In Illinois, is a company required to pay out unused vacation days upon employee resignation?

Asked about 4 years ago - Roscoe, IL

I was employed for 12 yrs by a company that I was forced to leave when my unpaid & personal leave was denied (ie, never submitted by the DM for approval to our unpaid leave dept) after I had a premature baby in Sept. I tendered my resignation after finding this out & am now being told that my remaining vacation is something for which I am ineligible to receive pay. Vacation pay at this company is not accrued vacation & resets at the beginning of the calendar year, with any remaining days eligible to be banked for future use after 5 years of service. It seems I should be receiving pay for my unused time, not to mention the fact that my FMLA request should've been approved rather than ignored. Since I can't prove the FMLA denial, what are the legal guidelines for the vacation pay?

Attorney answers (2)

  1. Alan James Brinkmeier

    Contributor Level 20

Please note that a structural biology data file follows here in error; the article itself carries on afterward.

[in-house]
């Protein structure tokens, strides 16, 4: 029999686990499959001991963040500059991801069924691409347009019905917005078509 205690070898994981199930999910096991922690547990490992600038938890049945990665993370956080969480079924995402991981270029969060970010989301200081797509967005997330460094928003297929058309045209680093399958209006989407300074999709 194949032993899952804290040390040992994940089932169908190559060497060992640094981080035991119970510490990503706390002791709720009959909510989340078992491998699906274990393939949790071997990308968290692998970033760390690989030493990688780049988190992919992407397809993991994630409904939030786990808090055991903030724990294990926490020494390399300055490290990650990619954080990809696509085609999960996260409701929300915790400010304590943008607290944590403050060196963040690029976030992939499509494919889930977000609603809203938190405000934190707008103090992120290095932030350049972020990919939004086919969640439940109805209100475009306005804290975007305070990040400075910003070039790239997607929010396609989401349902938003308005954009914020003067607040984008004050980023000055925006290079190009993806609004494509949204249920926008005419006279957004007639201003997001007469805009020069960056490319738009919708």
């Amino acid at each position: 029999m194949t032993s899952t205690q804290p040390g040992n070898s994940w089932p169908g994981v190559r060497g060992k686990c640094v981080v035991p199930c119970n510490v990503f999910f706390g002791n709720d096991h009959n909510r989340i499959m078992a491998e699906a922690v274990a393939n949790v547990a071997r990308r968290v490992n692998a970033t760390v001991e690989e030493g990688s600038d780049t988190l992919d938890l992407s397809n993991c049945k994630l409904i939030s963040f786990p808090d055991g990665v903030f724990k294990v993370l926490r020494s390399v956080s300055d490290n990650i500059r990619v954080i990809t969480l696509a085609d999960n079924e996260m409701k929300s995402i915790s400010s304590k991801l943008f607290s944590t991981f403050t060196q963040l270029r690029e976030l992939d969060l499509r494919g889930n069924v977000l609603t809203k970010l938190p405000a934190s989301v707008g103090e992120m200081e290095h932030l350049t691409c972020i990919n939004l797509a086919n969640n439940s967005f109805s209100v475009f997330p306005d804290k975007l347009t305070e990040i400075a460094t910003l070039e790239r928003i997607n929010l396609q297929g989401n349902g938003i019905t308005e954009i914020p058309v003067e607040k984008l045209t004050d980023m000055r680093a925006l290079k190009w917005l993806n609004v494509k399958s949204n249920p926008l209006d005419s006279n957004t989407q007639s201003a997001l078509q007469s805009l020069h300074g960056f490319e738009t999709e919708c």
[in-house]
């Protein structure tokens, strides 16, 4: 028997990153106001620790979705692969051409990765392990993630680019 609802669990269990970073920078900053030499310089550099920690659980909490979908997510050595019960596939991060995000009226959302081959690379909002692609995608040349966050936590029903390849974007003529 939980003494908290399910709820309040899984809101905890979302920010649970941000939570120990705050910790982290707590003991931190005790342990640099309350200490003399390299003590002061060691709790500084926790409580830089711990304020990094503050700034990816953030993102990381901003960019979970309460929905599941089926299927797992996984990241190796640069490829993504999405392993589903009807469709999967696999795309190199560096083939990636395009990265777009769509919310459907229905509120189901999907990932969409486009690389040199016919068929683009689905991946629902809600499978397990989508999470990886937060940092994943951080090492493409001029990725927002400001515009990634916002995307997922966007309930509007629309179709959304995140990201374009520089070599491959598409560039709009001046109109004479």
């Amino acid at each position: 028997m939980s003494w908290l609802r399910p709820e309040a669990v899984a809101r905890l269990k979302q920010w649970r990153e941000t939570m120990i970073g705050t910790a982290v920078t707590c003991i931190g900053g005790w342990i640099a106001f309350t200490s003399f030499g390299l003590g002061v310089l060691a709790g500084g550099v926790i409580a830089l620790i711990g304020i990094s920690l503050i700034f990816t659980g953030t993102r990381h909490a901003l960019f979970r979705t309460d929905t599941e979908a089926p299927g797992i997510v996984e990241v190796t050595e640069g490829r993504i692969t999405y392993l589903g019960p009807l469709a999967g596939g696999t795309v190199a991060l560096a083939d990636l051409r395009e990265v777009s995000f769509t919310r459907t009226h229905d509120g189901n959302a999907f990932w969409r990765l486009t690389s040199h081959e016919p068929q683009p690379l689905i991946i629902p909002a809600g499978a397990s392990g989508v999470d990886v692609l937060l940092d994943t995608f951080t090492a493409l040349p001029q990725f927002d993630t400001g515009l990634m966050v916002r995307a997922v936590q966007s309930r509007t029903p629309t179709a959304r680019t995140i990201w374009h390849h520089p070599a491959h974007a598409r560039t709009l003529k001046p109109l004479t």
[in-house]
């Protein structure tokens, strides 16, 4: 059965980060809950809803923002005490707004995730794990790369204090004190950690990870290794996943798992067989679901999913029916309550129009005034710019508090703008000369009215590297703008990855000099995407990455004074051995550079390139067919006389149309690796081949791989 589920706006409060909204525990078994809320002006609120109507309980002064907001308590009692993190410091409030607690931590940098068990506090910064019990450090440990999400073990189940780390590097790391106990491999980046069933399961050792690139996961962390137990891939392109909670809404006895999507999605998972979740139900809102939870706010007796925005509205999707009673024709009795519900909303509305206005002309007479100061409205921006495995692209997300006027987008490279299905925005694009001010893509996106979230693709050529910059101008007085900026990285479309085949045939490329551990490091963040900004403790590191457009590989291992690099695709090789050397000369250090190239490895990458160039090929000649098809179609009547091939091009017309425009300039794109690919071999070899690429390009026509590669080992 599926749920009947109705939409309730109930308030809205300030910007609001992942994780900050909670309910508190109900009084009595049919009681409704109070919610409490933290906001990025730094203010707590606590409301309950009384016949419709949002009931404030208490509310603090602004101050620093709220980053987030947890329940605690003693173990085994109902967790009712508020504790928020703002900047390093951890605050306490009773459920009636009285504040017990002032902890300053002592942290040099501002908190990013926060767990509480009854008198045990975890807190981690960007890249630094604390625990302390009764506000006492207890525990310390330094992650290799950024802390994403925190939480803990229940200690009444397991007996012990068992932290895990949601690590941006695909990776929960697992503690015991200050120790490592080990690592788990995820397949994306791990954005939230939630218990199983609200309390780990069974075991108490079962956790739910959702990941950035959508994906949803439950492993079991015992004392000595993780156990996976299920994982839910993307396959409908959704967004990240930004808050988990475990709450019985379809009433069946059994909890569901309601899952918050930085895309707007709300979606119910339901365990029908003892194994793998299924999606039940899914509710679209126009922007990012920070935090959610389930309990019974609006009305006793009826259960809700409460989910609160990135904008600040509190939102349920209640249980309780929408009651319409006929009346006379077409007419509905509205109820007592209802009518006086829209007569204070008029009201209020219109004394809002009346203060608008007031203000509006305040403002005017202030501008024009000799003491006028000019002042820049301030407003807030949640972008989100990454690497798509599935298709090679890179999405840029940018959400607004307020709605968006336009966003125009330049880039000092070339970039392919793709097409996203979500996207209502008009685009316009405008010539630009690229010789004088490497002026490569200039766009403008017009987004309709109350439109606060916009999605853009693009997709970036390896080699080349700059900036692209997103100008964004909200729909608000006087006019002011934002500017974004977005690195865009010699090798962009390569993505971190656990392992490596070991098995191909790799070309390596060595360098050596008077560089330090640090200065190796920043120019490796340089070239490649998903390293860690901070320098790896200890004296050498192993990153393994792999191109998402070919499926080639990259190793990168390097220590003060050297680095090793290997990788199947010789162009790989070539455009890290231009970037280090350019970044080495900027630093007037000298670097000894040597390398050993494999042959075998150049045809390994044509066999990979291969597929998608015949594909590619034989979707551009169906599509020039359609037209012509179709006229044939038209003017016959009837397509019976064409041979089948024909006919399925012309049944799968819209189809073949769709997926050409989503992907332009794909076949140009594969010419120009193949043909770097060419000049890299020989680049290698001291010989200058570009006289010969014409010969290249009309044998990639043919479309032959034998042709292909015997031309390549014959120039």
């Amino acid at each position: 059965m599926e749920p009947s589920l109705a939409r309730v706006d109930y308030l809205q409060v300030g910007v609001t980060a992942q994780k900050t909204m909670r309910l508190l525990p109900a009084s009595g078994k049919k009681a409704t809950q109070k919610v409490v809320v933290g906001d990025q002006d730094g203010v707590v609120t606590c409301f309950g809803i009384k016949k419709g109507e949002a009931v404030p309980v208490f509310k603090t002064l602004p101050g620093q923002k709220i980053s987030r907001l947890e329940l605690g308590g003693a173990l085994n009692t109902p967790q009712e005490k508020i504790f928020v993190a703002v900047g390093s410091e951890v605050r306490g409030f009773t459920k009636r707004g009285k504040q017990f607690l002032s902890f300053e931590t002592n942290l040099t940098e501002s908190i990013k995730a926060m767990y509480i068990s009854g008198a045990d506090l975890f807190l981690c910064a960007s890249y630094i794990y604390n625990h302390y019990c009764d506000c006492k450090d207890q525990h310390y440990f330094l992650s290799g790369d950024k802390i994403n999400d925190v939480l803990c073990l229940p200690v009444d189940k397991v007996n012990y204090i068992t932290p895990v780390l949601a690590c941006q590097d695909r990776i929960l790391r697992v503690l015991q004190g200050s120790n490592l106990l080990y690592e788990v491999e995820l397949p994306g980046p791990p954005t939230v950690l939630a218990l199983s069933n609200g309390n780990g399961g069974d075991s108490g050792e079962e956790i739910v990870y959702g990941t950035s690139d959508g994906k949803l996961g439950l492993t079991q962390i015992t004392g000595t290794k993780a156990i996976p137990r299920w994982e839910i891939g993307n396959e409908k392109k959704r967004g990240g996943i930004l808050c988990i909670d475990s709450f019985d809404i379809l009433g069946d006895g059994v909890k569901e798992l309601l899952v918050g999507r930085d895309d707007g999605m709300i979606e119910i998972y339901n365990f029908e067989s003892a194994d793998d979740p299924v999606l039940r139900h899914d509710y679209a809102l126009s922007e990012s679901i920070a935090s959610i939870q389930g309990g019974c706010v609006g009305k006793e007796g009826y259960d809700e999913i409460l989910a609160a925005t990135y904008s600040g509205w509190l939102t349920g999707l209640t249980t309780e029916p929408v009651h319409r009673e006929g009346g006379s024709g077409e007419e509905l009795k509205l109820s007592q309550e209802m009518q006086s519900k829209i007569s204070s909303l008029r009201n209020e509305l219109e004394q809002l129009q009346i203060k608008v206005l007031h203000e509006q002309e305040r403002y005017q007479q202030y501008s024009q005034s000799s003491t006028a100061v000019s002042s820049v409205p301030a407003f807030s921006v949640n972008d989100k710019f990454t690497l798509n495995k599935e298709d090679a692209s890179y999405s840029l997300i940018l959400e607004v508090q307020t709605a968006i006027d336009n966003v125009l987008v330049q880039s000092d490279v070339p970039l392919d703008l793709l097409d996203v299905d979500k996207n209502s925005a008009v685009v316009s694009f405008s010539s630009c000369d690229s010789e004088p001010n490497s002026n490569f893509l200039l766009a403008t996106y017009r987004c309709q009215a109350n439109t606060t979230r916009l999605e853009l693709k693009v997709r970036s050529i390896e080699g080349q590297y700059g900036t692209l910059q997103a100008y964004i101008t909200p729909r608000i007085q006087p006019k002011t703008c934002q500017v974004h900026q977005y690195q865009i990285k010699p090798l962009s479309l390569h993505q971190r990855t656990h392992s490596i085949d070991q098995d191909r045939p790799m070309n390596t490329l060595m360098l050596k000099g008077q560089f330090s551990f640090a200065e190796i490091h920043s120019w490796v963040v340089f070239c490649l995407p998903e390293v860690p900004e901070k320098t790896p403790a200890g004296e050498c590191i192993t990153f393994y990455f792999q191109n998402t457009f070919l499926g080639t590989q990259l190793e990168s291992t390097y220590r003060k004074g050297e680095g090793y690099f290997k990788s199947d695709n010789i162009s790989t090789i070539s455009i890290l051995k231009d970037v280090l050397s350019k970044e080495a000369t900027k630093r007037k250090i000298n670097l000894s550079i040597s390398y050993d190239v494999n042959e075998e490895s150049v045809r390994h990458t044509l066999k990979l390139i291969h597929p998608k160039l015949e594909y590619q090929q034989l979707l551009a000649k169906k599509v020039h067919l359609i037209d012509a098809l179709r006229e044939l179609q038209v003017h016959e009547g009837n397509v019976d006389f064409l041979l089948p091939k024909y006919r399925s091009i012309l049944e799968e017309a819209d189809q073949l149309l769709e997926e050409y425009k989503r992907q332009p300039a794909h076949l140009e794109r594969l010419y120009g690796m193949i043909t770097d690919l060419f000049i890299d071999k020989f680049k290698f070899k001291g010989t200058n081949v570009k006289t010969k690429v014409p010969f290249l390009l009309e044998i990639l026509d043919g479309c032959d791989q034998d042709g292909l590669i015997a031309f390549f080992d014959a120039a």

Answered . Benefits are not contract items for at will employees, if that is what you mean. If you resign, and do not negotiate any severance package, then I am afraid the horse has already left the barn.

    Before you resigned, you should have negotiated a seperation agreement to include a pro rata accounting for the unused vacation time. Now the company can and will say you waived vacation by your resignation.

  2. Sandra Margaret Emerson

    Pro

    Contributor Level 11

    Answered . Employers are not required to give paid vacation, but if you had vacation that was available to you to use on your last day of employment had you not left the company (and it sounds as if you did), you are entitled to be paid for your unused vacation. The Illinois Wage Payment and Collection Act specifies that an employee who leaves without having taken all vacation time (as well as personal holidays) must be paid the dollar equivalent of the vacation time.

    You should contact the IL Dept. of Labor to file a wage claim.

    With regard to the FMLA denial, I'm curious as to why you say you can't prove it. I'd recommend a consultation with an employment attorney to discuss your situation.

    (Note: This answer is not intended to create an attorney-client relationship.)

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